New Microwave Process Could Change Metal 3D Printing Pricing

By on November 25th, 2019 in printer

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 A prototype metal 3D printer that uses microwaves instead of lasers [Source: Fabbaloo]
A prototype metal 3D printer that uses microwaves instead of lasers [Source: Fabbaloo]

A new microwave-based process for 3D printing could dramatically drop the cost of metal 3D printing in the future.

The process, invented by Russia-based 3DSLA.RU is apparently capable of working with a variety of powder materials, including ceramic, metal and thermoplastics, but for the moment the company is wisely focusing on metal 3D printing.

Their unnamed process is very similar to the standard powder bed / laser approach used by so many metal 3D printer manufacturers: an energy source (laser or electron beam) strikes a flat bed of fine powder, selectively sintering it. A fresh layer of powder is added, and the process repeats until an entire object is created.

Microwave 3D Printing

That’s exactly the same with 3DSLA.RU’s process, with one major exception: instead of a laser, a microwave beam is used. The system is able to focus the microwave beam down to a point between 0.050-0.004mm wide, where it can melt powder. The rest of the process is essentially the same as standard powder bed / laser approach.

 Lousy view of the toolhead of a prototype metal 3D printer that uses microwaves instead of lasers [Source: Fabbaloo]
Lousy view of the toolhead of a prototype metal 3D printer that uses microwaves instead of lasers [Source: Fabbaloo]

So far the company has successfully tested 3D printing steel, cobalt chromium and other metals, although they explained to us that they are still working on aluminum powder.

Microwave 3D Printing Gas Mixture

I was contemplating why this approach has not been done before, and casually asked what type of gas is used to purge the oxygen from the build chamber during printing. Usually nitrogen or argon is used in such processes, depending on the powder material being used.

The 3DSLA.RU representative explained that it is argon with some “additives”. It then was revealed that this specific gas mixture is the secret to the process: the chemistry of the gas mixture combined with the microwave heat allows the process to execute. This is why no one else has used microwaves thus far.

In fact, it seems that the gas mixture is actually the “secret sauce” for this approach, and is being carefully guarded by 3DSLA.RU for obvious reasons.

Microwave 3D Printing Cost

The most interesting aspect of the device is the cost. The machine uses a microwaves instead of a laser beam, so it needs only a system to generate microwaves. This is typically done with a magnetron.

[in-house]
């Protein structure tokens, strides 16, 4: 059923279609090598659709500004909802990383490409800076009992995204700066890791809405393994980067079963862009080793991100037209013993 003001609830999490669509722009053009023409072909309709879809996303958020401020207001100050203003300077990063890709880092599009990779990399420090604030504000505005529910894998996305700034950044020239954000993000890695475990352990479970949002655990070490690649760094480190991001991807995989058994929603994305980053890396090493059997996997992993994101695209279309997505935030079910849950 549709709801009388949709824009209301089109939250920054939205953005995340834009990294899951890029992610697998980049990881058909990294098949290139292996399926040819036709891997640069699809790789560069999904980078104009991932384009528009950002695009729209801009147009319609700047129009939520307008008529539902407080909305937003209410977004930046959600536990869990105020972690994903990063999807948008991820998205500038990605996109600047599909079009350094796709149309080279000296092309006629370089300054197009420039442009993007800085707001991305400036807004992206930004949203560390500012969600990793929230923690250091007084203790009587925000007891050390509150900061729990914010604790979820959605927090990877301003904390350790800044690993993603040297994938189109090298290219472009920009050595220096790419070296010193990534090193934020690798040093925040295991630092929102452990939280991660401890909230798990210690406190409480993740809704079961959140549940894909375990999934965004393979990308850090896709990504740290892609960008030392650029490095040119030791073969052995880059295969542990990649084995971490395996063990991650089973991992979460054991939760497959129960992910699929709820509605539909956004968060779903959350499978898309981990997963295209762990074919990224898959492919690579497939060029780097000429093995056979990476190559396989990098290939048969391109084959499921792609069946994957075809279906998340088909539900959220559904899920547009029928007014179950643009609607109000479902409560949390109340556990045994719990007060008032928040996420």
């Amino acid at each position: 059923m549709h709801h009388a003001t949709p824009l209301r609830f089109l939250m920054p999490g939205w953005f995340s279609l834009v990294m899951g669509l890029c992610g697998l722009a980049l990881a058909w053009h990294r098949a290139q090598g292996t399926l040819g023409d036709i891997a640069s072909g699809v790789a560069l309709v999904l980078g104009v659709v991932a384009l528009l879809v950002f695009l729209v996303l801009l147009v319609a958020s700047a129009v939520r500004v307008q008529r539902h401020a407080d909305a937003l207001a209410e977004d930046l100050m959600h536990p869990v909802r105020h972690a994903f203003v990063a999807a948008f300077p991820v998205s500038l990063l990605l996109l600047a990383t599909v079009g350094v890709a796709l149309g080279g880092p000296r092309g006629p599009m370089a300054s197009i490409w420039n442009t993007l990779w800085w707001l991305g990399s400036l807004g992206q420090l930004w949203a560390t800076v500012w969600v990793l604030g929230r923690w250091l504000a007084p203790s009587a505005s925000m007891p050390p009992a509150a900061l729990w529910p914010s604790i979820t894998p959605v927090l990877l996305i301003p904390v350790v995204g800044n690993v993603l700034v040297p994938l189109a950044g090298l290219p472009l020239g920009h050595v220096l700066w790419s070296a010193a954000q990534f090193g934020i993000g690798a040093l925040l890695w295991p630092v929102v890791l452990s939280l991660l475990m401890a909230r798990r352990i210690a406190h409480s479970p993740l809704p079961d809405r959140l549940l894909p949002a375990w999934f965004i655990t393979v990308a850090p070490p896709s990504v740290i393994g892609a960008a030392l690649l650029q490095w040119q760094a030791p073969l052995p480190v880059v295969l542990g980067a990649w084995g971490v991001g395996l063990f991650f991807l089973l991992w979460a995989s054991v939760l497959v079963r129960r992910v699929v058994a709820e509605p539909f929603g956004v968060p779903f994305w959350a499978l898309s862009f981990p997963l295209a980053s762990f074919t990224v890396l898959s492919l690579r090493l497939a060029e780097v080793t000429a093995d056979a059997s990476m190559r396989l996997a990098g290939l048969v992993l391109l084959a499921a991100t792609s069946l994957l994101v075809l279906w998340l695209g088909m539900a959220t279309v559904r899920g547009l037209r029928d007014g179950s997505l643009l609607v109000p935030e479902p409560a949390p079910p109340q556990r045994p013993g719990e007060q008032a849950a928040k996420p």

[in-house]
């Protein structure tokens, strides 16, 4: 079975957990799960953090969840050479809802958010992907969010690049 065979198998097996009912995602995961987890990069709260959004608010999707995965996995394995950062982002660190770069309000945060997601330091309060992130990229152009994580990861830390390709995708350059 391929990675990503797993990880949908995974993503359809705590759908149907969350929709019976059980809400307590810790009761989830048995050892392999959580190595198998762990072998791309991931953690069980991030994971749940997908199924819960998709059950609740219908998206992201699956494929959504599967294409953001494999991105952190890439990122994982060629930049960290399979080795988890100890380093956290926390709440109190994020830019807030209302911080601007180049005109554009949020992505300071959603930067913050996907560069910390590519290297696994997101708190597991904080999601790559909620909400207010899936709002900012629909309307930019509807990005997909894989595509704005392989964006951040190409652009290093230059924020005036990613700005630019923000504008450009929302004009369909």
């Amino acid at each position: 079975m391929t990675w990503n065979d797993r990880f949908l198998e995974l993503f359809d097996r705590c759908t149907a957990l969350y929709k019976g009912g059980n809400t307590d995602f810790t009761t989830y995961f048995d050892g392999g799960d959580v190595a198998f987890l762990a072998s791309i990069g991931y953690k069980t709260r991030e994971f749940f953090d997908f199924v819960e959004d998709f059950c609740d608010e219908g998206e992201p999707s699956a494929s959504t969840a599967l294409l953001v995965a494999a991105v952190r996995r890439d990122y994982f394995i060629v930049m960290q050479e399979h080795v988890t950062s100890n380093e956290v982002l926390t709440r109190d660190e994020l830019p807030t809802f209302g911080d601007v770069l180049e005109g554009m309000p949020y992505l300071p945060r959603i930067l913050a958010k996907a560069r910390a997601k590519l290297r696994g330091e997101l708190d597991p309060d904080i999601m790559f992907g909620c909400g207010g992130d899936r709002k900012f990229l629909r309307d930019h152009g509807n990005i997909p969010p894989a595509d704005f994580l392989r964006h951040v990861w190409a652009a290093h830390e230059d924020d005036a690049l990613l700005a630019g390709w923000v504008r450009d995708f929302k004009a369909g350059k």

The 3DSLA.RU representative explained that it is cheap, “like oven in kitchen”, and costs only US$100. This is essentially free when compared to the heavy costs of the high power lasers used in other competing metal 3D printers, and should drop the price of a machine considerably.

We were told the current device is only a prototype, and that their next step was to enable melting of a layer in “one flash”, which sounds to me much like DLP-style resin 3D printing, except here it is with powder. I presume they will somehow arrange the microwaves to assume the shape of the entire layer at once. If this works, it could dramatically speed up metal 3D printing jobs.

After this is achieved, the company expects to put the machine on sale.

For €10,000 (US$11,000).

Whoa! That is spectacularly less than any metal powder 3D printer, as they tend to be in the multi-US$100K range, and far less than the so-called new inexpensive cold metal 3D printing processes, which are about US$100K.

Obviously, if this works then there could be a significant shake up in the metal 3D printing world, as possibly for ceramics and thermoplastics (SLS) as well. We were told several “big peoples” visited the 3DSLA.RU booth, including the head of a major metal 3D printer manufacturing company, who spent two hours discussing things. Thus it’s also possible the new microwave technology could be licensed by a big player as well.

Via 3DSLA.RU (Russian)

By Kerry Stevenson

Kerry Stevenson, aka "General Fabb" has written over 8,000 stories on 3D printing at Fabbaloo since he launched the venture in 2007, with an intention to promote and grow the incredible technology of 3D printing across the world. So far, it seems to be working!